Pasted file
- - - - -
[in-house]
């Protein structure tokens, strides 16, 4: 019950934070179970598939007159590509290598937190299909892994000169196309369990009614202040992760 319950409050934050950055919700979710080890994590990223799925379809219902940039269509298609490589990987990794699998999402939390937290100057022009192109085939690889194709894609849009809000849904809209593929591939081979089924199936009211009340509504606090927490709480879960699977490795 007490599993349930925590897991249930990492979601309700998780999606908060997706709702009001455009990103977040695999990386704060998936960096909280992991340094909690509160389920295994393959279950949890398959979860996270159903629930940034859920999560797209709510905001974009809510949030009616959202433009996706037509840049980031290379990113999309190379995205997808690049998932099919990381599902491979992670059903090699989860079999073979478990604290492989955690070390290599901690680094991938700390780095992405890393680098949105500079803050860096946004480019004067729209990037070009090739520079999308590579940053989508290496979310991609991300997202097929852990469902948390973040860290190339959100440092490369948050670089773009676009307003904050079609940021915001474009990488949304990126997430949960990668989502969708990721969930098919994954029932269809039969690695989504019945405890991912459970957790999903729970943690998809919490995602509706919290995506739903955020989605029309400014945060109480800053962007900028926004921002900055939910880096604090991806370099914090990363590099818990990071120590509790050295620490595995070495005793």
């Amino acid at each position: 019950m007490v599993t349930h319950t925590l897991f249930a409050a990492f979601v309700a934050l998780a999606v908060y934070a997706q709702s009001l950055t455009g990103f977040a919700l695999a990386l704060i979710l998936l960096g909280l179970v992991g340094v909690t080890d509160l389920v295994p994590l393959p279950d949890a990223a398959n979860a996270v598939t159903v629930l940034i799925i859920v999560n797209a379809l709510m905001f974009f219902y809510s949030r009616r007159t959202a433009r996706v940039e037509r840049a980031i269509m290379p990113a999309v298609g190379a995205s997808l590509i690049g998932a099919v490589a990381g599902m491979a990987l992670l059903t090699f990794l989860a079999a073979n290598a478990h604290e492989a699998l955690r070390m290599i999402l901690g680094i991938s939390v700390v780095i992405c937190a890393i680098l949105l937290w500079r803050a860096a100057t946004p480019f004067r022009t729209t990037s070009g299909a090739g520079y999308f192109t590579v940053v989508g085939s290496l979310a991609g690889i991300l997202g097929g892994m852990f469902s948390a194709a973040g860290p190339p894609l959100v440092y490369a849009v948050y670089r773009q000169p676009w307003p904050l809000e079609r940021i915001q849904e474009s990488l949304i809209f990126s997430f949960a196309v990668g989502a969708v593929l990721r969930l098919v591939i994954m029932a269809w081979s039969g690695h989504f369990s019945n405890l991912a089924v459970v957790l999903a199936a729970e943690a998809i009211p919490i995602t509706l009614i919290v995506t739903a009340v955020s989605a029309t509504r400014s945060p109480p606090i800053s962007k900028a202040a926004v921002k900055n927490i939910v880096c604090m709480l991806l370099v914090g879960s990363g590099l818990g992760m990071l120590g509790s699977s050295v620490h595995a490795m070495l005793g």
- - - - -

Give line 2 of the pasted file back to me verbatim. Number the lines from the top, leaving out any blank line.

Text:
């Protein structure tokens, strides 16, 4: 019950934070179970598939007159590509290598937190299909892994000169196309369990009614202040992760 319950409050934050950055919700979710080890994590990223799925379809219902940039269509298609490589990987990794699998999402939390937290100057022009192109085939690889194709894609849009809000849904809209593929591939081979089924199936009211009340509504606090927490709480879960699977490795 007490599993349930925590897991249930990492979601309700998780999606908060997706709702009001455009990103977040695999990386704060998936960096909280992991340094909690509160389920295994393959279950949890398959979860996270159903629930940034859920999560797209709510905001974009809510949030009616959202433009996706037509840049980031290379990113999309190379995205997808690049998932099919990381599902491979992670059903090699989860079999073979478990604290492989955690070390290599901690680094991938700390780095992405890393680098949105500079803050860096946004480019004067729209990037070009090739520079999308590579940053989508290496979310991609991300997202097929852990469902948390973040860290190339959100440092490369948050670089773009676009307003904050079609940021915001474009990488949304990126997430949960990668989502969708990721969930098919994954029932269809039969690695989504019945405890991912459970957790999903729970943690998809919490995602509706919290995506739903955020989605029309400014945060109480800053962007900028926004921002900055939910880096604090991806370099914090990363590099818990990071120590509790050295620490595995070495005793």